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Front Pain Res (Lausanne)


mMCP7, a Mouse Ortholog of δ Tryptase, Mediates Pelvic Tactile Allodynia in a Model of Chronic Pelvic Pain.


Pattabiraman G, Liu Z, Paul M, Schaeffer AJ, Thumbikat P
Front Pain Res (Lausanne). 2021; 2:805136.
PMID: 35295515.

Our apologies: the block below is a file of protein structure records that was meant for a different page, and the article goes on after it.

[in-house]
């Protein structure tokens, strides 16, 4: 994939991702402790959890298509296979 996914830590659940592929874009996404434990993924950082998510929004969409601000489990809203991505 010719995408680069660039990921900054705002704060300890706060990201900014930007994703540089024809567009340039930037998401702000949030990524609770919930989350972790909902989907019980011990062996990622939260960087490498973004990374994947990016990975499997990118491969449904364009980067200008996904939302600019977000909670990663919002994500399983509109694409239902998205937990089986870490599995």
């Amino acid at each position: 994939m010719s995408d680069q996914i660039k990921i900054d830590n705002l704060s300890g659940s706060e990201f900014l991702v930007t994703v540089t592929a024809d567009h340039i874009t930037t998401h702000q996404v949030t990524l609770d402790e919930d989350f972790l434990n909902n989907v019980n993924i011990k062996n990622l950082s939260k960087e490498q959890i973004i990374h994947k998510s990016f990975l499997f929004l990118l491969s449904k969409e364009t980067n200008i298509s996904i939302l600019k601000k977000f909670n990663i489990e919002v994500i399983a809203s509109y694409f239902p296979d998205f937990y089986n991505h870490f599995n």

Chronic prostatitis/Chronic pelvic pain syndrome (CP/CPPS) is a condition that affects a large number of men and has unknown etiology. We have previously demonstrated the presence of elevated levels of mast cell tryptase in expressed prostatic secretions (EPS) of CP/CPPS patients. In a murine model of CP/CPPS, we showed tryptase and its cognate receptor PAR2 as critical to the development of pelvic pain and lower urinary tract symptoms. Here, we extend these observations to demonstrate that an isoform of tryptase called delta (δ)-tryptase, is elevated in the EPS of patients with CP/CPPS and is correlated with pelvic pain symptoms. Using an (CP1) -induced murine model of CP/CPPS, we demonstrated a differential response in C57BL/6J and NOD/ShiLtJ mice, with C57BL6/J mice being resistant to an increase in pelvic tactile allodynia, despite having equivalent levels of activated mast cells in the prostate. Activated tryptase mast cells were observed to be in closer apposition to PGP9.5 nerve fibers in the prostate stroma of NOD/ShiLtJ in comparison to C57BL/6J mice. The mouse ortholog of δ-tryptase, mouse mast cell protease 7 (mMCP7) has been reported to be unexpressed in C57BL/6J mice. We confirmed the absence of mMCP7 in the prostates of C57BL/6J and its presence in NOD/ShiLtJ mice. To evaluate a role for mMCP7 in the differential allodynia responses, we performed direct intra-urethral instillations of mMCP7 and the beta (β)-tryptase isoform ortholog, mMCP6 in the CP1-infection model. mMCP7, but not mMCP6 was able to induce an acute pelvic allodynia response in C57BL/6J mice. studies with mMCP7 on cultured mast cells as well as dissociated primary neurons demonstrated the ability to induce differential activation of pain and inflammation associated molecules compared to mMCP6. We conclude that mMCP7, and possibility its human ortholog δ-tryptase, may play an important role in mediating the development of pelvic tactile allodynia in the mouse model of pelvic pain and in patients with CP/CPPS.